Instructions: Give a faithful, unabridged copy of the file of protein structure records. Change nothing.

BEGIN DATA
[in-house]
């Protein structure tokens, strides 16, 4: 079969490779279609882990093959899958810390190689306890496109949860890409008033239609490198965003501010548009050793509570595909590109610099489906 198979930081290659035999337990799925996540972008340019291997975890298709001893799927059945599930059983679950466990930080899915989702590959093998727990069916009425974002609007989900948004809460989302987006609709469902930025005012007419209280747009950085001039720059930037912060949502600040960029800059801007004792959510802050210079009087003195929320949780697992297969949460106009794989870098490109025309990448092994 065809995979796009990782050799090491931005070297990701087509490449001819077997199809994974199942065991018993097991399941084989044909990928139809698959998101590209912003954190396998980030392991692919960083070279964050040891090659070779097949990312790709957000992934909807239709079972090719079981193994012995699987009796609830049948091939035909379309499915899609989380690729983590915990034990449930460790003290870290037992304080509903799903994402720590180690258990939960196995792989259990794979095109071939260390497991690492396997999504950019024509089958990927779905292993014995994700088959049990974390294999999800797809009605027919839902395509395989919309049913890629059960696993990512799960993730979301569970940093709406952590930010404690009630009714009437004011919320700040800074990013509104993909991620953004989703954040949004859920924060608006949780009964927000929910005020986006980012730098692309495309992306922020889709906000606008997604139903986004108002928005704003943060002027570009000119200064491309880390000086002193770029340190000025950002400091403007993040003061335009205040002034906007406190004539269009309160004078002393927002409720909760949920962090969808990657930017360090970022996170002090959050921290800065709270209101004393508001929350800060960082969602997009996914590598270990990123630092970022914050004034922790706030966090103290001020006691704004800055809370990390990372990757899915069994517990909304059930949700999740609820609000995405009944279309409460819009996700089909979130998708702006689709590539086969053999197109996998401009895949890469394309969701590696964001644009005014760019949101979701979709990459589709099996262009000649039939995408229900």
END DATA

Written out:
[in-house]
């Protein structure tokens, strides 16, 4: 079969490779279609882990093959899958810390190689306890496109949860890409008033239609490198965003501010548009050793509570595909590109610099489906 198979930081290659035999337990799925996540972008340019291997975890298709001893799927059945599930059983679950466990930080899915989702590959093998727990069916009425974002609007989900948004809460989302987006609709469902930025005012007419209280747009950085001039720059930037912060949502600040960029800059801007004792959510802050210079009087003195929320949780697992297969949460106009794989870098490109025309990448092994 065809995979796009990782050799090491931005070297990701087509490449001819077997199809994974199942065991018993097991399941084989044909990928139809698959998101590209912003954190396998980030392991692919960083070279964050040891090659070779097949990312790709957000992934909807239709079972090719079981193994012995699987009796609830049948091939035909379309499915899609989380690729983590915990034990449930460790003290870290037992304080509903799903994402720590180690258990939960196995792989259990794979095109071939260390497991690492396997999504950019024509089958990927779905292993014995994700088959049990974390294999999800797809009605027919839902395509395989919309049913890629059960696993990512799960993730979301569970940093709406952590930010404690009630009714009437004011919320700040800074990013509104993909991620953004989703954040949004859920924060608006949780009964927000929910005020986006980012730098692309495309992306922020889709906000606008997604139903986004108002928005704003943060002027570009000119200064491309880390000086002193770029340190000025950002400091403007993040003061335009205040002034906007406190004539269009309160004078002393927002409720909760949920962090969808990657930017360090970022996170002090959050921290800065709270209101004393508001929350800060960082969602997009996914590598270990990123630092970022914050004034922790706030966090103290001020006691704004800055809370990390990372990757899915069994517990909304059930949700999740609820609000995405009944279309409460819009996700089909979130998708702006689709590539086969053999197109996998401009895949890469394309969701590696964001644009005014760019949101979701979709990459589709099996262009000649039939995408229900």